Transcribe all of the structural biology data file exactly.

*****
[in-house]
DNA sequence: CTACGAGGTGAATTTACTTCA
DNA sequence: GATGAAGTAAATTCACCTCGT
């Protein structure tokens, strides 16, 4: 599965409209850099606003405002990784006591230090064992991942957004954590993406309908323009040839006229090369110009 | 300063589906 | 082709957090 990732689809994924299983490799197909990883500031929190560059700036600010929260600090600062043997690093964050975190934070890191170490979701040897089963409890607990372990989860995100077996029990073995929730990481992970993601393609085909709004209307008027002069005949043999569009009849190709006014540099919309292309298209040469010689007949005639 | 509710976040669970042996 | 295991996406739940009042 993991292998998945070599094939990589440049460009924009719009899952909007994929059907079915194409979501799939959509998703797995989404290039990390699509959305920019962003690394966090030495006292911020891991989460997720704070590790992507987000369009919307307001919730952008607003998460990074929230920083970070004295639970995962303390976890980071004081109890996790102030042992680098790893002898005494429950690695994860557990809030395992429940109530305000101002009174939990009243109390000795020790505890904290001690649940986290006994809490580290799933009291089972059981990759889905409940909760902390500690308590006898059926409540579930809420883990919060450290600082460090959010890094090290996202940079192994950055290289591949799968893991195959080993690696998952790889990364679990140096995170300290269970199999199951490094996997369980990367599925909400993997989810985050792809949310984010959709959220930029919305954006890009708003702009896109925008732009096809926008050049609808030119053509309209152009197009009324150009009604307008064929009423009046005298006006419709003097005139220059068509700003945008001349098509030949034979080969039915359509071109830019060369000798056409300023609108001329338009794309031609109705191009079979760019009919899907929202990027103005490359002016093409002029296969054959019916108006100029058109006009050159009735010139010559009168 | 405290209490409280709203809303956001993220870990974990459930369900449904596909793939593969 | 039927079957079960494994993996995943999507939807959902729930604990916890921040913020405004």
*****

[in-house]
DNA sequence: CTACGAGGTGAATTTACTTCA
DNA sequence: GATGAAGTAAATTCACCTCGT
């Protein structure tokens, strides 16, 4: 599965409209850099606003405002990784006591230090064992991942957004954590993406309908323009040839006229090369110009 | 300063589906 | 082709957090 990732689809994924299983490799197909990883500031929190560059700036600010929260600090600062043997690093964050975190934070890191170490979701040897089963409890607990372990989860995100077996029990073995929730990481992970993601393609085909709004209307008027002069005949043999569009009849190709006014540099919309292309298209040469010689007949005639 | 509710976040669970042996 | 295991996406739940009042 993991292998998945070599094939990589440049460009924009719009899952909007994929059907079915194409979501799939959509998703797995989404290039990390699509959305920019962003690394966090030495006292911020891991989460997720704070590790992507987000369009919307307001919730952008607003998460990074929230920083970070004295639970995962303390976890980071004081109890996790102030042992680098790893002898005494429950690695994860557990809030395992429940109530305000101002009174939990009243109390000795020790505890904290001690649940986290006994809490580290799933009291089972059981990759889905409940909760902390500690308590006898059926409540579930809420883990919060450290600082460090959010890094090290996202940079192994950055290289591949799968893991195959080993690696998952790889990364679990140096995170300290269970199999199951490094996997369980990367599925909400993997989810985050792809949310984010959709959220930029919305954006890009708003702009896109925008732009096809926008050049609808030119053509309209152009197009009324150009009604307008064929009423009046005298006006419709003097005139220059068509700003945008001349098509030949034979080969039915359509071109830019060369000798056409300023609108001329338009794309031609109705191009079979760019009919899907929202990027103005490359002016093409002029296969054959019916108006100029058109006009050159009735010139010559009168 | 405290209490409280709203809303956001993220870990974990459930369900449904596909793939593969 | 039927079957079960494994993996995943999507939807959902729930604990916890921040913020405004």